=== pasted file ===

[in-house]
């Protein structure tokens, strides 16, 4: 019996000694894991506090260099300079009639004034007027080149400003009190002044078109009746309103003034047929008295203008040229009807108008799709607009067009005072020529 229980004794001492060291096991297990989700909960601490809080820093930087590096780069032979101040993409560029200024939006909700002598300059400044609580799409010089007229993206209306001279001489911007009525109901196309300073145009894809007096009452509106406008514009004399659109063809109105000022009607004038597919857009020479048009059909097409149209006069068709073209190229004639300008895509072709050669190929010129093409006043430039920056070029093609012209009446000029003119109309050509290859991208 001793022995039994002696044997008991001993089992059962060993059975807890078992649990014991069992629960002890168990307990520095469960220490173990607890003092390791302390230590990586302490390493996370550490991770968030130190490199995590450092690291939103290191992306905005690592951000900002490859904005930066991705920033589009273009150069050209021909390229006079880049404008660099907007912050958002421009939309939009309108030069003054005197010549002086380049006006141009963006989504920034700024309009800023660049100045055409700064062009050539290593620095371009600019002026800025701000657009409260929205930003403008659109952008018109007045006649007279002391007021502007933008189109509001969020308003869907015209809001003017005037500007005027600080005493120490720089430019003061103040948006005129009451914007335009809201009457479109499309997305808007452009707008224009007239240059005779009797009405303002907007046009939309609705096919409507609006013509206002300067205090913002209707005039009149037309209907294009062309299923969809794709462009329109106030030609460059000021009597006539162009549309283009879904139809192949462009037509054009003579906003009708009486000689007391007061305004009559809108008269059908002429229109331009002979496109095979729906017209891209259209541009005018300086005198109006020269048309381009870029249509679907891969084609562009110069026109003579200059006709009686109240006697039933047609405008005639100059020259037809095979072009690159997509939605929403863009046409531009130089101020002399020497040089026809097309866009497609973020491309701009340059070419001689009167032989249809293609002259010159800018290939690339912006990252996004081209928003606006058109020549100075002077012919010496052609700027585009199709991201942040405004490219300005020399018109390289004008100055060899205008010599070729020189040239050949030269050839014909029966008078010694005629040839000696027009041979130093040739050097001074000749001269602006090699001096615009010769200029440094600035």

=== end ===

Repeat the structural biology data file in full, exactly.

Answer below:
[in-house]
């Protein structure tokens, strides 16, 4: 019996000694894991506090260099300079009639004034007027080149400003009190002044078109009746309103003034047929008295203008040229009807108008799709607009067009005072020529 229980004794001492060291096991297990989700909960601490809080820093930087590096780069032979101040993409560029200024939006909700002598300059400044609580799409010089007229993206209306001279001489911007009525109901196309300073145009894809007096009452509106406008514009004399659109063809109105000022009607004038597919857009020479048009059909097409149209006069068709073209190229004639300008895509072709050669190929010129093409006043430039920056070029093609012209009446000029003119109309050509290859991208 001793022995039994002696044997008991001993089992059962060993059975807890078992649990014991069992629960002890168990307990520095469960220490173990607890003092390791302390230590990586302490390493996370550490991770968030130190490199995590450092690291939103290191992306905005690592951000900002490859904005930066991705920033589009273009150069050209021909390229006079880049404008660099907007912050958002421009939309939009309108030069003054005197010549002086380049006006141009963006989504920034700024309009800023660049100045055409700064062009050539290593620095371009600019002026800025701000657009409260929205930003403008659109952008018109007045006649007279002391007021502007933008189109509001969020308003869907015209809001003017005037500007005027600080005493120490720089430019003061103040948006005129009451914007335009809201009457479109499309997305808007452009707008224009007239240059005779009797009405303002907007046009939309609705096919409507609006013509206002300067205090913002209707005039009149037309209907294009062309299923969809794709462009329109106030030609460059000021009597006539162009549309283009879904139809192949462009037509054009003579906003009708009486000689007391007061305004009559809108008269059908002429229109331009002979496109095979729906017209891209259209541009005018300086005198109006020269048309381009870029249509679907891969084609562009110069026109003579200059006709009686109240006697039933047609405008005639100059020259037809095979072009690159997509939605929403863009046409531009130089101020002399020497040089026809097309866009497609973020491309701009340059070419001689009167032989249809293609002259010159800018290939690339912006990252996004081209928003606006058109020549100075002077012919010496052609700027585009199709991201942040405004490219300005020399018109390289004008100055060899205008010599070729020189040239050949030269050839014909029966008078010694005629040839000696027009041979130093040739050097001074000749001269602006090699001096615009010769200029440094600035």